Meanwhile, the Bank of England is facing its own dilemma as BOE Governor Andrew Bailey made statements this week regarding negative interest rates. Bailey says while negative interest rates are, at best, a “tool in the toolbox,” there are no plans to deploy them. England is in a similar, constrained situation with interest rates unchanged this week at 0.1%. The BOE projects the United Kingdom’s gross domestic product to show a 20% contraction for Q2, although many analysts say that prediction is far too optimistic.

Interest Rates Continue to Drop

Another historic week for interest rates as the Freddie Mac 30-year fixed-rate mortgage average dropped to 2.88%. That is the eighth time this year rates have hit an historic low. The 15-year fixed-rate average also hit a near 30-year low at 2.44%. The chart below from Freddie Mac shows the average rates over the last year. You can see how sharp the drop was even from last week to now.

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The last week of July saw a slight slowdown in mortgage activity with a 5.1% decrease in applications, according to the Mortgage Bankers Associations. Furthermore, the MBA’s data shows refinances were down 7% weekly, but still up 84% year-over-year. Purchase activity declined week-over-week, but is still up by about 20% from this time last year. The MBA’s chief economist, Joel Kan, notes that purchase loan balances are rising, “which is perhaps a sign that the still-weak job market and tighter credit for government loans are constraining some first-time homebuyers.”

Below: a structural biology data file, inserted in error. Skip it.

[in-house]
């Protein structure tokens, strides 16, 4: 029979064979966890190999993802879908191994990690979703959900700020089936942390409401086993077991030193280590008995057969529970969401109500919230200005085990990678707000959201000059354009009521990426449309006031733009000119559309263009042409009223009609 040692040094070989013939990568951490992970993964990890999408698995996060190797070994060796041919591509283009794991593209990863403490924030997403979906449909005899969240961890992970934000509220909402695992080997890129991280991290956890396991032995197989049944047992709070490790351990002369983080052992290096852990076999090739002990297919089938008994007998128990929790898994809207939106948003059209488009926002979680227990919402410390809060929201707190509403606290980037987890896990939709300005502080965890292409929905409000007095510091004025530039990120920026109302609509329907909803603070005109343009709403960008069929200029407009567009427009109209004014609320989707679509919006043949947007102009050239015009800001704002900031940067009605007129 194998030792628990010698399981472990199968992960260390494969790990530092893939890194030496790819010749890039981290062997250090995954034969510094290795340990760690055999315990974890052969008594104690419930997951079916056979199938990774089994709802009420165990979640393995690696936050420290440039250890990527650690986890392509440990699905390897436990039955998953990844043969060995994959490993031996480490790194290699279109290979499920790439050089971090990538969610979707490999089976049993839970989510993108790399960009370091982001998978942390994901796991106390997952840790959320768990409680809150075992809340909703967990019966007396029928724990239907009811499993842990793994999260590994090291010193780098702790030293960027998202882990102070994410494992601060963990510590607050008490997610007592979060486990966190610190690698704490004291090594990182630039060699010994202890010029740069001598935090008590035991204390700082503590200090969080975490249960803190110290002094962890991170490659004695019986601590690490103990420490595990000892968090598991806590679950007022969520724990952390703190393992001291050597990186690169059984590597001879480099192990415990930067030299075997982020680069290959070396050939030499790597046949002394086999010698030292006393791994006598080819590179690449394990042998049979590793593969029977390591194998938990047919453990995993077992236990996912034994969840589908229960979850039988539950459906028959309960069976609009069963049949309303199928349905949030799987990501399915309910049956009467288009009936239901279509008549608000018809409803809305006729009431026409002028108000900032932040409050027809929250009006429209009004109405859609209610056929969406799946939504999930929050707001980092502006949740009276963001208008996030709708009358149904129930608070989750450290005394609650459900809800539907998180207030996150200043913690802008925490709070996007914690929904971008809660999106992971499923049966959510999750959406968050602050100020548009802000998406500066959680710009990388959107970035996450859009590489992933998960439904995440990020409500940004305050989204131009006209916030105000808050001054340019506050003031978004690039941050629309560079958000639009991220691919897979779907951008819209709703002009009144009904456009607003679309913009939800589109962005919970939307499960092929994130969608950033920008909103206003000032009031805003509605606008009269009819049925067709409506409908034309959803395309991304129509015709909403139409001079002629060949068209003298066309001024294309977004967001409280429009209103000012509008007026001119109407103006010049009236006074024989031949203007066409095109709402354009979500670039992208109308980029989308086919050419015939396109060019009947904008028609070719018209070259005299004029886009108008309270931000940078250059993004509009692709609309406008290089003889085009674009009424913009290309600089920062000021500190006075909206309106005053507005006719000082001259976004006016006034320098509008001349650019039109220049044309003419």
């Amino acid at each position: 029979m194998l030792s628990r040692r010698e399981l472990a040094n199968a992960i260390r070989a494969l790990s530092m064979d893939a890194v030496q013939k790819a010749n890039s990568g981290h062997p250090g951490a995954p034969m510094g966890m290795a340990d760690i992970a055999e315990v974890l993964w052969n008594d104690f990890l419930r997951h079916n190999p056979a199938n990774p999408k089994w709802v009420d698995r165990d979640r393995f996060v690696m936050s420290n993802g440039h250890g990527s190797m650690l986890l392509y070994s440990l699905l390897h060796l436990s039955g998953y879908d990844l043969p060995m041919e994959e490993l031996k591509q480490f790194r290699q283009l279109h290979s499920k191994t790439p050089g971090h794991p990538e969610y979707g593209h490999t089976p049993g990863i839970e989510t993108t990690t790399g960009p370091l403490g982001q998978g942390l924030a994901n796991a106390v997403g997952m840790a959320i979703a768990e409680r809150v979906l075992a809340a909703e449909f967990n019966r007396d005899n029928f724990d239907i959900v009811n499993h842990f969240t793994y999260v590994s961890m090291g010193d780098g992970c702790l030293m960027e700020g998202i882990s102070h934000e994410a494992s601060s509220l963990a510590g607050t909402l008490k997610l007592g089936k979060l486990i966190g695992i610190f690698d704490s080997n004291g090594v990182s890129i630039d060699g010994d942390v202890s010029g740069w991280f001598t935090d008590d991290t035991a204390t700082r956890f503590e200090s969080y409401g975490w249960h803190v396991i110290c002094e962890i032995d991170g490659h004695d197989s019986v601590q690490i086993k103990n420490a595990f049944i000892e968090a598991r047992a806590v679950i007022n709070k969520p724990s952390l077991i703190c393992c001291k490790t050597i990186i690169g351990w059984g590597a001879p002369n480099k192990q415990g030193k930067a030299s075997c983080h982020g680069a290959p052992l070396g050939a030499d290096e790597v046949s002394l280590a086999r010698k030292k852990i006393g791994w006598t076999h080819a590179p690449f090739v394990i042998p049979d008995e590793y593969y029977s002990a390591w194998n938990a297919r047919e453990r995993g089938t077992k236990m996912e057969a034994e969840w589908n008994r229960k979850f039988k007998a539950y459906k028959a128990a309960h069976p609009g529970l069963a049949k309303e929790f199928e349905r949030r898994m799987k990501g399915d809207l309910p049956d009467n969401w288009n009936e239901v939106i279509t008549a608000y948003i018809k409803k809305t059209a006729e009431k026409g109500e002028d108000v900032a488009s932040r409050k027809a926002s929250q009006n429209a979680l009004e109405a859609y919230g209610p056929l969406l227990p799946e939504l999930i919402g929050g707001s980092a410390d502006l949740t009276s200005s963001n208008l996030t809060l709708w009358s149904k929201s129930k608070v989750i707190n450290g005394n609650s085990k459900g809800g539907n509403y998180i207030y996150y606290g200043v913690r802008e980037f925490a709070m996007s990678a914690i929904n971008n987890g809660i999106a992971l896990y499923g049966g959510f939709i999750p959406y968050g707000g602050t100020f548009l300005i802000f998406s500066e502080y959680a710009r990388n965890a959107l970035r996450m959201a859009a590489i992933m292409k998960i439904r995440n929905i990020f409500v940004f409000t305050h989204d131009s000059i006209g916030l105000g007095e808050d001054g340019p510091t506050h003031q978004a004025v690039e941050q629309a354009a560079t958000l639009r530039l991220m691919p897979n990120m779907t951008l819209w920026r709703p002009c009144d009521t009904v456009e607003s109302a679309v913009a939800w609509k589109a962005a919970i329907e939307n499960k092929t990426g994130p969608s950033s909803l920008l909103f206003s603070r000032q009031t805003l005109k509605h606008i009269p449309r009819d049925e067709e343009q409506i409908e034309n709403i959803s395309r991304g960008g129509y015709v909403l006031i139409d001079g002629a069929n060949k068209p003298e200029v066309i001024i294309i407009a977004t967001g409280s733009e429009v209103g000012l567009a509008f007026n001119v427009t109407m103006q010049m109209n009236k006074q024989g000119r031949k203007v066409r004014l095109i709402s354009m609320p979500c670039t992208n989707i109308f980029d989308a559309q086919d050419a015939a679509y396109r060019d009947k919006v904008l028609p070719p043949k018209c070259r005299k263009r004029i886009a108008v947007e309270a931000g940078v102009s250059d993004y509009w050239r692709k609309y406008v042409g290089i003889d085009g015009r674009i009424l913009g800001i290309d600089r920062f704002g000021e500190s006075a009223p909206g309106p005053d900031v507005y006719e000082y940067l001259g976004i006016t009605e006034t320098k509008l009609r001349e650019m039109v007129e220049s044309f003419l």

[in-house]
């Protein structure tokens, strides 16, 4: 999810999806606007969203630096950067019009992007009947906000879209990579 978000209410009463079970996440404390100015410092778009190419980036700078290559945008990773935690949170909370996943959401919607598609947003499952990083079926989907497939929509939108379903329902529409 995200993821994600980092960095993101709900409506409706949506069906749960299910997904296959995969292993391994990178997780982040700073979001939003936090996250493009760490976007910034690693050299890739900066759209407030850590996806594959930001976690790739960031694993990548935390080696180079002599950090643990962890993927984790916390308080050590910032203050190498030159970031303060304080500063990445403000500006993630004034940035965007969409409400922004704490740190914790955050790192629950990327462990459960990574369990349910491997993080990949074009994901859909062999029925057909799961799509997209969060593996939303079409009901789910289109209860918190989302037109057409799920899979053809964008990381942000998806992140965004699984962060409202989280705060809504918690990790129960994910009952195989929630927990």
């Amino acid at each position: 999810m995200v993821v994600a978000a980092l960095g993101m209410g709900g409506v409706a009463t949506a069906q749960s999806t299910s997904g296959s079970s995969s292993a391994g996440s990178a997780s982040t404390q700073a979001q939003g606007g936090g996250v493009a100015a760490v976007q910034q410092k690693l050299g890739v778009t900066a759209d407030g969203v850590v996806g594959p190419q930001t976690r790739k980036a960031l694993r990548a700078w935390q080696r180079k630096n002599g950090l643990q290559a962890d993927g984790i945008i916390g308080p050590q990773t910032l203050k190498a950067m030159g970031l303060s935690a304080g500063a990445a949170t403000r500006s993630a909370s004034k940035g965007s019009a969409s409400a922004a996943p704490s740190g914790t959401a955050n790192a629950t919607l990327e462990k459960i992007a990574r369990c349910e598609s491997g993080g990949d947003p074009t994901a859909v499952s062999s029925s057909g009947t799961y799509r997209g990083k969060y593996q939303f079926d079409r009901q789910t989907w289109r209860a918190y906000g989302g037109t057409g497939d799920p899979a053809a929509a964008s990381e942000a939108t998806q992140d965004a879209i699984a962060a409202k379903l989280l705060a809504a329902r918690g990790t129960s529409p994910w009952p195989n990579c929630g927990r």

Also constraining the market is a lack of inventory, especially in the lower price ranges. Freddie Mac’s chief economist Sam Khater says the lack of inventory will continue to plague the market, especially for first time homebuyers. You can see in the chart below from CNBC the sharp recovery for home purchases. However, there is potential that could level off should inventory continue in its current state.

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Contributed by Greg Richardson, MAXEX Managing Director

Greg Richardson

Greg Richardson is Managing Director at MAXEX, LLC, based in Atlanta, GA. He has 30 years of experience in capital markets, including trading, banking asset and portfolio management, mortgage banking secondary marketing and accounting. MAXEX is the only platform in the mortgage industry to offer a centralized clearinghouse that enables buyers and sellers to trade anonymously with multiple counterparties using a single standardized